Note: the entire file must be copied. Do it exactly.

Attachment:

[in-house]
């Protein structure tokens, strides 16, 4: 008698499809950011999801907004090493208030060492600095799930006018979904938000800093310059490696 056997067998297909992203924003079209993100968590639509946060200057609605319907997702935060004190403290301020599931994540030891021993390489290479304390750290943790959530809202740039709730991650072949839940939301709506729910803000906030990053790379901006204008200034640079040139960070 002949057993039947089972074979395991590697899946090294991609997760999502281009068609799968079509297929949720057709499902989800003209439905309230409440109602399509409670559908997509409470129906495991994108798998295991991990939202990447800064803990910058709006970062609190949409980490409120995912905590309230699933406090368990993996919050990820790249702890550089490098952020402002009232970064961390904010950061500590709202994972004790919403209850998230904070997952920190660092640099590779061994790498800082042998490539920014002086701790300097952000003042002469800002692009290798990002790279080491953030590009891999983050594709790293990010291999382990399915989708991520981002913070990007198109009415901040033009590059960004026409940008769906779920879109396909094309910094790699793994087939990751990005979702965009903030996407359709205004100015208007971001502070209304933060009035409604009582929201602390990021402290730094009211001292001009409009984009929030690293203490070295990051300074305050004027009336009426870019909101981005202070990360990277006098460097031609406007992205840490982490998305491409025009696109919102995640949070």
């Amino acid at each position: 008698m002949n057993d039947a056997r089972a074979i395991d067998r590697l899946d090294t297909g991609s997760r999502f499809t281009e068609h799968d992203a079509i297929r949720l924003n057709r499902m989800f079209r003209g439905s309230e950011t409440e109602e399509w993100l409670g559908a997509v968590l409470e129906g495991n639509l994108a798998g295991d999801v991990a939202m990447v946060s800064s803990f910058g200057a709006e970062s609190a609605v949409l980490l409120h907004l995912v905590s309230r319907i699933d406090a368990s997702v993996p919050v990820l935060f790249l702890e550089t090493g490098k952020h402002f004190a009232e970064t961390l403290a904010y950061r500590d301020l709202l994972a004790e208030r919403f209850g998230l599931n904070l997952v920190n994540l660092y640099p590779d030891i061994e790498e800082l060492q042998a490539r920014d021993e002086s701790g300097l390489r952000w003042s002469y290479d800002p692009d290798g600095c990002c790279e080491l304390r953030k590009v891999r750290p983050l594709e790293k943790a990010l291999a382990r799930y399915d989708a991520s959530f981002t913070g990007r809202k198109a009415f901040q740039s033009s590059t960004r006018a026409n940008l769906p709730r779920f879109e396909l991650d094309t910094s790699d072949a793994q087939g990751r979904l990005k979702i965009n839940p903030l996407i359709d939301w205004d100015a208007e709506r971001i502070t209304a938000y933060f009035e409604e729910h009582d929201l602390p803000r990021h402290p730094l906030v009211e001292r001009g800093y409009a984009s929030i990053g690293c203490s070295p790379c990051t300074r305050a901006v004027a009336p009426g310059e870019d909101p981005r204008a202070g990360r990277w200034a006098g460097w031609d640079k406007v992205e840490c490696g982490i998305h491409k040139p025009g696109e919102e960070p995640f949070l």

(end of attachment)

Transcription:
[in-house]
């Protein structure tokens, strides 16, 4: 008698499809950011999801907004090493208030060492600095799930006018979904938000800093310059490696 056997067998297909992203924003079209993100968590639509946060200057609605319907997702935060004190403290301020599931994540030891021993390489290479304390750290943790959530809202740039709730991650072949839940939301709506729910803000906030990053790379901006204008200034640079040139960070 002949057993039947089972074979395991590697899946090294991609997760999502281009068609799968079509297929949720057709499902989800003209439905309230409440109602399509409670559908997509409470129906495991994108798998295991991990939202990447800064803990910058709006970062609190949409980490409120995912905590309230699933406090368990993996919050990820790249702890550089490098952020402002009232970064961390904010950061500590709202994972004790919403209850998230904070997952920190660092640099590779061994790498800082042998490539920014002086701790300097952000003042002469800002692009290798990002790279080491953030590009891999983050594709790293990010291999382990399915989708991520981002913070990007198109009415901040033009590059960004026409940008769906779920879109396909094309910094790699793994087939990751990005979702965009903030996407359709205004100015208007971001502070209304933060009035409604009582929201602390990021402290730094009211001292001009409009984009929030690293203490070295990051300074305050004027009336009426870019909101981005202070990360990277006098460097031609406007992205840490982490998305491409025009696109919102995640949070």
């Amino acid at each position: 008698m002949n057993d039947a056997r089972a074979i395991d067998r590697l899946d090294t297909g991609s997760r999502f499809t281009e068609h799968d992203a079509i297929r949720l924003n057709r499902m989800f079209r003209g439905s309230e950011t409440e109602e399509w993100l409670g559908a997509v968590l409470e129906g495991n639509l994108a798998g295991d999801v991990a939202m990447v946060s800064s803990f910058g200057a709006e970062s609190a609605v949409l980490l409120h907004l995912v905590s309230r319907i699933d406090a368990s997702v993996p919050v990820l935060f790249l702890e550089t090493g490098k952020h402002f004190a009232e970064t961390l403290a904010y950061r500590d301020l709202l994972a004790e208030r919403f209850g998230l599931n904070l997952v920190n994540l660092y640099p590779d030891i061994e790498e800082l060492q042998a490539r920014d021993e002086s701790g300097l390489r952000w003042s002469y290479d800002p692009d290798g600095c990002c790279e080491l304390r953030k590009v891999r750290p983050l594709e790293k943790a990010l291999a382990r799930y399915d989708a991520s959530f981002t913070g990007r809202k198109a009415f901040q740039s033009s590059t960004r006018a026409n940008l769906p709730r779920f879109e396909l991650d094309t910094s790699d072949a793994q087939g990751r979904l990005k979702i965009n839940p903030l996407i359709d939301w205004d100015a208007e709506r971001i502070t209304a938000y933060f009035e409604e729910h009582d929201l602390p803000r990021h402290p730094l906030v009211e001292r001009g800093y409009a984009s929030i990053g690293c203490s070295p790379c990051t300074r305050a901006v004027a009336p009426g310059e870019d909101p981005r204008a202070g990360r990277w200034a006098g460097w031609d640079k406007v992205e840490c490696g982490i998305h491409k040139p025009g696109e919102e960070p995640f949070l």